Login processing...

Trial ends in Request Full Access Tell Your Colleague About Jove

16.22: Diels–Alder Reaction: Characteristics of Dienes

JoVE Core
Organic Chemistry

A subscription to JoVE is required to view this content. Sign in or start your free trial.

Diels–Alder Reaction: Characteristics of Dienes

16.22: Diels–Alder Reaction: Characteristics of Dienes

The Diels–Alder reaction brings together a diene and a dienophile to form a six-membered ring. Both components have unique characteristics that influence the rate of the reaction.

Characteristics of the diene


The simplest example of a diene is 1,3-butadiene, an acyclic conjugated π system. At room temperature, the molecule exists as a mixture of s-cis and s-trans conformers by virtue of rotation around the carbon–carbon single bond. Although the s-trans isomer is more stable, the terminal carbons are too far apart to overlap with the carbons of the dienophile. However, in an s-cis configuration, the carbons are close enough to interact with the dienophile. As a result, for a diene to undergo a Diels–Alder reaction, it must adopt an s-cis conformation.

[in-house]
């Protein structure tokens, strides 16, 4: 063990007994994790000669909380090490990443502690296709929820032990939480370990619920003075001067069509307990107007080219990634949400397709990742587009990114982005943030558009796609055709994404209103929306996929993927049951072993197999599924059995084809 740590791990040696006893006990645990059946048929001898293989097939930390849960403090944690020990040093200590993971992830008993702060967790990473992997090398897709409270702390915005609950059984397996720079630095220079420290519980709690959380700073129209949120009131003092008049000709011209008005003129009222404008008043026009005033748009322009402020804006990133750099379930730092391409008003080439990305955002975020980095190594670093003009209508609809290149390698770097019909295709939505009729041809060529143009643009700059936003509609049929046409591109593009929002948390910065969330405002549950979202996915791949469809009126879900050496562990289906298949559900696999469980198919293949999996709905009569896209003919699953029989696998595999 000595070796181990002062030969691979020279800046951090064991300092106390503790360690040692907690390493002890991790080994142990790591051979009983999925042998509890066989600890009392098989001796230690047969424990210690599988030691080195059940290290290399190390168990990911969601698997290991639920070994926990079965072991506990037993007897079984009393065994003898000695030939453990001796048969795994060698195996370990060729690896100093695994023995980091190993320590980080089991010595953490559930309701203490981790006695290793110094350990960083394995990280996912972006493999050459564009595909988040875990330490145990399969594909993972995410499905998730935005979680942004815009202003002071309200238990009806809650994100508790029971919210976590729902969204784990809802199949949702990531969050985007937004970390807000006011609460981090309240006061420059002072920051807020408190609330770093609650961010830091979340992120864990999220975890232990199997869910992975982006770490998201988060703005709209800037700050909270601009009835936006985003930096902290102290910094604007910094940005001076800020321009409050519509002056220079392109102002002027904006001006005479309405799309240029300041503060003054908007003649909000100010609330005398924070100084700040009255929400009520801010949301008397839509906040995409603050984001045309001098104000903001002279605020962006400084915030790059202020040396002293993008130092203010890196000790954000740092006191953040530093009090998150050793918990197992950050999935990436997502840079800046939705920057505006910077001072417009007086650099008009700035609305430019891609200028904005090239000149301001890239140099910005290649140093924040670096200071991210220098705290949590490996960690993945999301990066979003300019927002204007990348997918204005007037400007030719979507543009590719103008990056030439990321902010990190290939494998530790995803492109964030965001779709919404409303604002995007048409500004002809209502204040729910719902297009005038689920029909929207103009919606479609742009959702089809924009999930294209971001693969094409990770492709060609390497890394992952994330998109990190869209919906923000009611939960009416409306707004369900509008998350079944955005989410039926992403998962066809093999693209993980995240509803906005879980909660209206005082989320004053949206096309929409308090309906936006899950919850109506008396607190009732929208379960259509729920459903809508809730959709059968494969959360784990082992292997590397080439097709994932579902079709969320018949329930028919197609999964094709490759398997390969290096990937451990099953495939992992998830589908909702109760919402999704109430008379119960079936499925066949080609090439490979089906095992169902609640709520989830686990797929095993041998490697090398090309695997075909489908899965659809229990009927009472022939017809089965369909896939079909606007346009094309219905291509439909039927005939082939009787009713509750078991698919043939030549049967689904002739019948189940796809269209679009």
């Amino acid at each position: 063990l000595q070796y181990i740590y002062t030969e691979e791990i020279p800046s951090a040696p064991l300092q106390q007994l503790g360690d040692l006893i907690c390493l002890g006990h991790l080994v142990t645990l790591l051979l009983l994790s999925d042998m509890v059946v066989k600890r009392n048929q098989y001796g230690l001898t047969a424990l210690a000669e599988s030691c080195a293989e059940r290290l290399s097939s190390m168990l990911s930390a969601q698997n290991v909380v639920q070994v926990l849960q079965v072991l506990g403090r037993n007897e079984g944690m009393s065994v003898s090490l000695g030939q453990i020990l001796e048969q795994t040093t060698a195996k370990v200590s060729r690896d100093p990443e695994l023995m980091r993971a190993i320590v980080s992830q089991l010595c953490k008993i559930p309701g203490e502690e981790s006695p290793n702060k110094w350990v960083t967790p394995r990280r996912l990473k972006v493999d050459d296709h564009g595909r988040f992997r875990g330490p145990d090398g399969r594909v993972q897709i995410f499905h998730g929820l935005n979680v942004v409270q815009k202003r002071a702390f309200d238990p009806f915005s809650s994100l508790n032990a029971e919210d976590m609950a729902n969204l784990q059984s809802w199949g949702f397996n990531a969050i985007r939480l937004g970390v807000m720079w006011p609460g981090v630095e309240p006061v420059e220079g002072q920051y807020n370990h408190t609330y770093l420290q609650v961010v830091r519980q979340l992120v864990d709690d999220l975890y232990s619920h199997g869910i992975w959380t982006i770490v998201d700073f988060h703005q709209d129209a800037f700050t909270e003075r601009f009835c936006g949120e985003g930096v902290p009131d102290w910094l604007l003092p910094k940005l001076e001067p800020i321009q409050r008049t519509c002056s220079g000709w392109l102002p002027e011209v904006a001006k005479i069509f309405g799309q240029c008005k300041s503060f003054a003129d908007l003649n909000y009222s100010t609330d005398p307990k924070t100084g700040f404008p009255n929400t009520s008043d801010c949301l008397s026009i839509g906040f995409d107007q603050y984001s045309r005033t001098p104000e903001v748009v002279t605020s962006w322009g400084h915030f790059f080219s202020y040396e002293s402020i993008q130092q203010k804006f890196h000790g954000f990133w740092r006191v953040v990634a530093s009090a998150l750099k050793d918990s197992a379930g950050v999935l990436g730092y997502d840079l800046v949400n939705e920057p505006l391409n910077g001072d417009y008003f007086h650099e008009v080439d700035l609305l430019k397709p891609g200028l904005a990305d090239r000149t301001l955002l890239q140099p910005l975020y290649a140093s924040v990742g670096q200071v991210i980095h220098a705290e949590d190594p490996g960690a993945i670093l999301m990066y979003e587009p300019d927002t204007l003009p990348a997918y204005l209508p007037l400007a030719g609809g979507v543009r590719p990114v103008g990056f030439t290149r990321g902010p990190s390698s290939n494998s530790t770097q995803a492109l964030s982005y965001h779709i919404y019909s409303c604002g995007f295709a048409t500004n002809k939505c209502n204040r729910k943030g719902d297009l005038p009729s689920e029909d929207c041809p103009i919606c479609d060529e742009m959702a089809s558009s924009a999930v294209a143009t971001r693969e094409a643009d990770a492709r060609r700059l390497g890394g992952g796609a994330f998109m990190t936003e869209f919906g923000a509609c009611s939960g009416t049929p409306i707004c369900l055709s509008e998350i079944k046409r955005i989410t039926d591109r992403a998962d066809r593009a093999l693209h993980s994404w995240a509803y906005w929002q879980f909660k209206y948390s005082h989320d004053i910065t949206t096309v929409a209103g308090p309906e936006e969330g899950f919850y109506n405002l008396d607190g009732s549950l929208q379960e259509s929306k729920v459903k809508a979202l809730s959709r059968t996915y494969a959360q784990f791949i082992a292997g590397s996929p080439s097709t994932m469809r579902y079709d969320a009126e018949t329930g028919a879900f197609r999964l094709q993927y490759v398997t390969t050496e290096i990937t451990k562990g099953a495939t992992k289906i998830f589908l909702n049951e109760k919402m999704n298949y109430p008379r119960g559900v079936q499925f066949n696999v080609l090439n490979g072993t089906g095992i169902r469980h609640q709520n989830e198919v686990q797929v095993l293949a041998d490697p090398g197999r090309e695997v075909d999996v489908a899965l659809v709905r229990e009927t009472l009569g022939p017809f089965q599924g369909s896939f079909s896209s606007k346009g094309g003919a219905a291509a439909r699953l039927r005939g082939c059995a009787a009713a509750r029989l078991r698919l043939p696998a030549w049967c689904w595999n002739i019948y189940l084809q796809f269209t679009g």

From a frontier orbital perspective, the dominant interaction is between the HOMO of the diene and the LUMO of the dienophile. The rate of a Diels–Alder reaction depends on the HOMO–LUMO energy gap, which can be altered by adding substituents to the diene. Electron-donating groups push the HOMO of the diene closer to the LUMO of the dienophile. This decreases the HOMO–LUMO energy gap and increases the rate of the Diels–Alder reaction.



Diels-Alder Reaction Diene Dienophile Six-membered Ring S-cis Conformation S-trans Conformation Frontier Orbital Perspective HOMO (Highest Occupied Molecular Orbital) LUMO (Lowest Unoccupied Molecular Orbital) Substituents Electron-donating Groups HOMO-LUMO Energy Gap

Get cutting-edge science videos from JoVE sent straight to your inbox every month.

Waiting X
Simple Hit Counter